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in mass migration; and the illegal trafficking of drugs and people represent some of the many challenges to the principle of non-interference, and as such to the very bases upon which East Asia has built its networks of relations since 1945. This chapter proposes that the potential for a shift in the regional approach to security lies precisely in these areas of interest, and

in Critical Security in the Asia-Pacific

terms of advancing UK national interests. ‘What happens in Somalia’, Cameron said, ‘if it’s a good outcome, it’s good for Britain, it means less terrorism, less migration, less piracy; ditto South Sudan’ (Mason, 2015 ). Moreover, Defence Secretary Michael Fallon, stated in 2016 that ‘it’s part of our effort to tackle the instability that leads to mass migration and terrorism. It will help keep Britain safe while improving lives abroad’ (Ministry of Defence, 2016b ). Terrorism also plays a significant role in the UK Government’s justification for the deployment of up

in Britain and Africa in the twenty-first century
The Conservative Party and Africa from opposition to government

had made between UK aid and humanitarian assistance overseas, and ‘reducing the pressures of mass migration’ (Patel, 2016 ). It also highlighted Britain’s leadership role in development, citing the Ebola response as a case where ‘it fell to the UK, the USA and others to grip the situation’ ( ibid .). The second bilateral aid review, delayed and later finalised by Patel following her appointment, signalled an intention to focus on Africa’s ‘arc of instability’, and the promotion of private sector investment (Department for International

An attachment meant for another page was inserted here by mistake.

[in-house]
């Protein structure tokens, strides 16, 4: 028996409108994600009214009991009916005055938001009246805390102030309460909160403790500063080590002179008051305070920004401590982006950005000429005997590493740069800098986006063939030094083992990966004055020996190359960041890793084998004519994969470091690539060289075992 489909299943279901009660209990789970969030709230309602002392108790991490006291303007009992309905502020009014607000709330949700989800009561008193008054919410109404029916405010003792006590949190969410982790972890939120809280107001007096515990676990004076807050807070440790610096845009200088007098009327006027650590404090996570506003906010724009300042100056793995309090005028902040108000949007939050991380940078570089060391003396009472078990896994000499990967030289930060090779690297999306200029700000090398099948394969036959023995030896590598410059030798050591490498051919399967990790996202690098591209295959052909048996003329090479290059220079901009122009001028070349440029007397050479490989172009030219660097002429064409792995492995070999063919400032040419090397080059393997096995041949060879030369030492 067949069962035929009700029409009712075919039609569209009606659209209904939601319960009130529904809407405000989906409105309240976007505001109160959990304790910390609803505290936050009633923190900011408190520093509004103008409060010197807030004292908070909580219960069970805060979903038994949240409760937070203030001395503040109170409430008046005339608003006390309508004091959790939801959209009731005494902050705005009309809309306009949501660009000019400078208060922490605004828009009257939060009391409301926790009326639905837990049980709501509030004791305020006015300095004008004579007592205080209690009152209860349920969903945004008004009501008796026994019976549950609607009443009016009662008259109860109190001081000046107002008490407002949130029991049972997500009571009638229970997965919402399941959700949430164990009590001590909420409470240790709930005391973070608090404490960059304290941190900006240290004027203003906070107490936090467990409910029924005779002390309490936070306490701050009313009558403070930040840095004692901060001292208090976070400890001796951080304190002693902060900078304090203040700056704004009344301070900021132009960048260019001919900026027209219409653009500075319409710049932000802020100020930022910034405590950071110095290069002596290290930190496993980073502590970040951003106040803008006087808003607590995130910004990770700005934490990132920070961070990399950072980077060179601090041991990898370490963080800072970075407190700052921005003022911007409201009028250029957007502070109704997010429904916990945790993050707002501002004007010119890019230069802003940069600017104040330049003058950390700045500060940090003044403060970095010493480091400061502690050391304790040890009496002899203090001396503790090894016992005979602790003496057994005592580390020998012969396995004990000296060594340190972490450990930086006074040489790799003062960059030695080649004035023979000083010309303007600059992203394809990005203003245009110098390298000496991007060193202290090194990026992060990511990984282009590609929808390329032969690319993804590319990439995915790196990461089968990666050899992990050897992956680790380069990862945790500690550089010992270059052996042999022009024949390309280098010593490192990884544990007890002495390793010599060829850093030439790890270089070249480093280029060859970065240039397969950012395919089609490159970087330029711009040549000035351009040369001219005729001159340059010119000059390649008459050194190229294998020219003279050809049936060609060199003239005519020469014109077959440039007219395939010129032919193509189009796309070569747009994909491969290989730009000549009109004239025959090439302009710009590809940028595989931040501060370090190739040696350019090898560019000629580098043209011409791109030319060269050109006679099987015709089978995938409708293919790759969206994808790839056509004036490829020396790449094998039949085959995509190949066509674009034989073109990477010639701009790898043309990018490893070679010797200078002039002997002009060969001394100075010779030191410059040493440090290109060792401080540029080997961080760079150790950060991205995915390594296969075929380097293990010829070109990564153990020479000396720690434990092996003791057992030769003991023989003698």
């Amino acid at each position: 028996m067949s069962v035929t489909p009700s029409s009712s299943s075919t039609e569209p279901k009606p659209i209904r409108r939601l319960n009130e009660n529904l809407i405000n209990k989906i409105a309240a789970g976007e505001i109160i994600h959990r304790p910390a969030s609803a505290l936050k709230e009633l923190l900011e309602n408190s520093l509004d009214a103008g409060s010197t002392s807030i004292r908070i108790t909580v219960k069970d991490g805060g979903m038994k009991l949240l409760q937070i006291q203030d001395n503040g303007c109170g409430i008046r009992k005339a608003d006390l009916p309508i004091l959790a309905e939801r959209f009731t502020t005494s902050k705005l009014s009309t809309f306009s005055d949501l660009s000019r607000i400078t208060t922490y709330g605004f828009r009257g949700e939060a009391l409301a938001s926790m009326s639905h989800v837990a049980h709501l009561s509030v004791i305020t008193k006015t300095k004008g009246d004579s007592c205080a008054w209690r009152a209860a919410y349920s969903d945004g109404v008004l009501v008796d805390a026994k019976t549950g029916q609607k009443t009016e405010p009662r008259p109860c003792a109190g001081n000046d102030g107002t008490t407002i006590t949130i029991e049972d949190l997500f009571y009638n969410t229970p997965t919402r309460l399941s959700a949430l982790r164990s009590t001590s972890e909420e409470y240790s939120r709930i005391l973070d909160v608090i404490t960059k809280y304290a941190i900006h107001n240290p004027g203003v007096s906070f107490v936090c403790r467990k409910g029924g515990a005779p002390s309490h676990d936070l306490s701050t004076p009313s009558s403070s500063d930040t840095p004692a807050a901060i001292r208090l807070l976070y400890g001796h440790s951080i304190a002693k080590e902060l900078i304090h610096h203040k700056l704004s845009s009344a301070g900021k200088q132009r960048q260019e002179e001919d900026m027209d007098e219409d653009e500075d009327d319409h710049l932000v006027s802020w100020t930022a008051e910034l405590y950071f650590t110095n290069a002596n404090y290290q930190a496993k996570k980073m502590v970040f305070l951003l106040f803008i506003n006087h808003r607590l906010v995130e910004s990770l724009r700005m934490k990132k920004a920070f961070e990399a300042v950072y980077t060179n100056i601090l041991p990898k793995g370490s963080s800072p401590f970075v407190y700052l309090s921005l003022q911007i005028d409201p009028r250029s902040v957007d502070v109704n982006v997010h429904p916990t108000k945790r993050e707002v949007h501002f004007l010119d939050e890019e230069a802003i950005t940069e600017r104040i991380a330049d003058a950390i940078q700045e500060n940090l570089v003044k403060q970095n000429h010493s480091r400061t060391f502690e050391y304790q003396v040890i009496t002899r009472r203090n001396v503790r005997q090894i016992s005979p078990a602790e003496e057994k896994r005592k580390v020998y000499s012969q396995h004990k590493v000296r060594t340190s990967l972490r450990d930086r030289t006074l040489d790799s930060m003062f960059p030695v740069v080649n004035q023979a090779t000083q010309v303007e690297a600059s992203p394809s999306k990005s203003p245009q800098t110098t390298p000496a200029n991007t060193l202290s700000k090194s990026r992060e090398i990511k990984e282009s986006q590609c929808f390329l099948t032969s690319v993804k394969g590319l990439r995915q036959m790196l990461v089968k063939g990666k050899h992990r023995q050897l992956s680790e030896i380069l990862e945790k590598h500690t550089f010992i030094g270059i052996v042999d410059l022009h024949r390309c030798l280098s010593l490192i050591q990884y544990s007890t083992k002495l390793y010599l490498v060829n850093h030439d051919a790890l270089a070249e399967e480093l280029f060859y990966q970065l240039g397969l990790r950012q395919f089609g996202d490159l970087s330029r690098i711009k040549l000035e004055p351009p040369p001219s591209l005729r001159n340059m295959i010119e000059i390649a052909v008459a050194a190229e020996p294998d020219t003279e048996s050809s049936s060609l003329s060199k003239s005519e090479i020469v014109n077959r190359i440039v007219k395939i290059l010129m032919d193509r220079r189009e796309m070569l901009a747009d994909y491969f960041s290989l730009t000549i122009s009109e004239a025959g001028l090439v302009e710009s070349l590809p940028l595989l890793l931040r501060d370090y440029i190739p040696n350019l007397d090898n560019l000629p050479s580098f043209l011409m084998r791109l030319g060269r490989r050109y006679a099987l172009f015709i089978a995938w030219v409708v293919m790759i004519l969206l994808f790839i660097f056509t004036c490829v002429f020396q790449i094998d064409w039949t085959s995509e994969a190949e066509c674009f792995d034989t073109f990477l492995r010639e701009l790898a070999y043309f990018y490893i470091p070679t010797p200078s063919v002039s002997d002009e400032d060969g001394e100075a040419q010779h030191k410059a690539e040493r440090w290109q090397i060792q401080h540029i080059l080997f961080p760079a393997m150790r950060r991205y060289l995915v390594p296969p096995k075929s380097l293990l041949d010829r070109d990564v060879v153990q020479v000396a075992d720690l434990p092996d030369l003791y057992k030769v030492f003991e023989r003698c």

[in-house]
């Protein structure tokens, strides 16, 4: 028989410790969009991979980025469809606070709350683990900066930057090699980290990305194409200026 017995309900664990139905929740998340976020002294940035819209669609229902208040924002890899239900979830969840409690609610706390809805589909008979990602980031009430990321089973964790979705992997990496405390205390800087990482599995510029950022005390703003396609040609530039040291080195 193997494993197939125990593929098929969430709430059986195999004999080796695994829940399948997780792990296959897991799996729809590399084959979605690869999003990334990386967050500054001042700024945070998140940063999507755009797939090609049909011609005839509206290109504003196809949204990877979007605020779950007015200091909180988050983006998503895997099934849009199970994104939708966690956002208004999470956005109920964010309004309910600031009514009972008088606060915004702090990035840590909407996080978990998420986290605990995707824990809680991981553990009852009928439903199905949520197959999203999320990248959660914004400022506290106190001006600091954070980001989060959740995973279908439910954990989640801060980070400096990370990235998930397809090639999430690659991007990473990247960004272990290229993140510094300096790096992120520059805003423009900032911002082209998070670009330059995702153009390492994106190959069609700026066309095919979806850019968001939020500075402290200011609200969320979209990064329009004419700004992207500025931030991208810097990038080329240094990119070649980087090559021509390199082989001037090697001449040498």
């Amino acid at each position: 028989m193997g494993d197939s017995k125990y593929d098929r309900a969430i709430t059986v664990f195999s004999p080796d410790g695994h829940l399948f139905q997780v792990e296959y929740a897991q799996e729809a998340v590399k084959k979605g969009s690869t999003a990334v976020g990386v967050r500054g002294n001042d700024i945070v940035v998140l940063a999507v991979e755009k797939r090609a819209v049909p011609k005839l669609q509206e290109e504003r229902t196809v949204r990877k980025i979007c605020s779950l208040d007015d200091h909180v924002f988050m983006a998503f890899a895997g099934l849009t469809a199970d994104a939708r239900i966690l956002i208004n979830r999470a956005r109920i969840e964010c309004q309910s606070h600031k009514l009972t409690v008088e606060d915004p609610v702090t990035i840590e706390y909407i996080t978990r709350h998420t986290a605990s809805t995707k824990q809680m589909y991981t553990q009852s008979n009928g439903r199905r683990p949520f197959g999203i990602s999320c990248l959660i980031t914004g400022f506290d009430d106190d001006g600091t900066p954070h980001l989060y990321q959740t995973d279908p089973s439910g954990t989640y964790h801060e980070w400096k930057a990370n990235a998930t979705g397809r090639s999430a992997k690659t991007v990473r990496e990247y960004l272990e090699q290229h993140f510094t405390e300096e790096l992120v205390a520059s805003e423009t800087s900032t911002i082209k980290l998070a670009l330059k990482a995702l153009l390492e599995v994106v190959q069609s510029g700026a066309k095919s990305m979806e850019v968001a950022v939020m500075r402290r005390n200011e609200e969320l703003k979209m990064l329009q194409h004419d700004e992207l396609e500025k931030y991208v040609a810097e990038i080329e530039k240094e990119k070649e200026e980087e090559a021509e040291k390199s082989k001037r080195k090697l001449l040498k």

in Britain and Africa in the twenty-first century
Andrew Williams

not seen as being threatened by the war in the former Yugoslavia or the genocide in Rwanda or, now, Algeria. The only possible problem might be the mass migration that such conflicts inevitably produce, but even this is seen as a wider problem of economic migration away from post-communist regimes. There is a culture of contentment that we, in the rest of Europe, will escape unscathed, and little evidence of the doctrine of the ‘good neighbour’ except in the most elementary human form of tea and sympathy. It has to be concluded that while Spain was seen as the

in Failed imagination?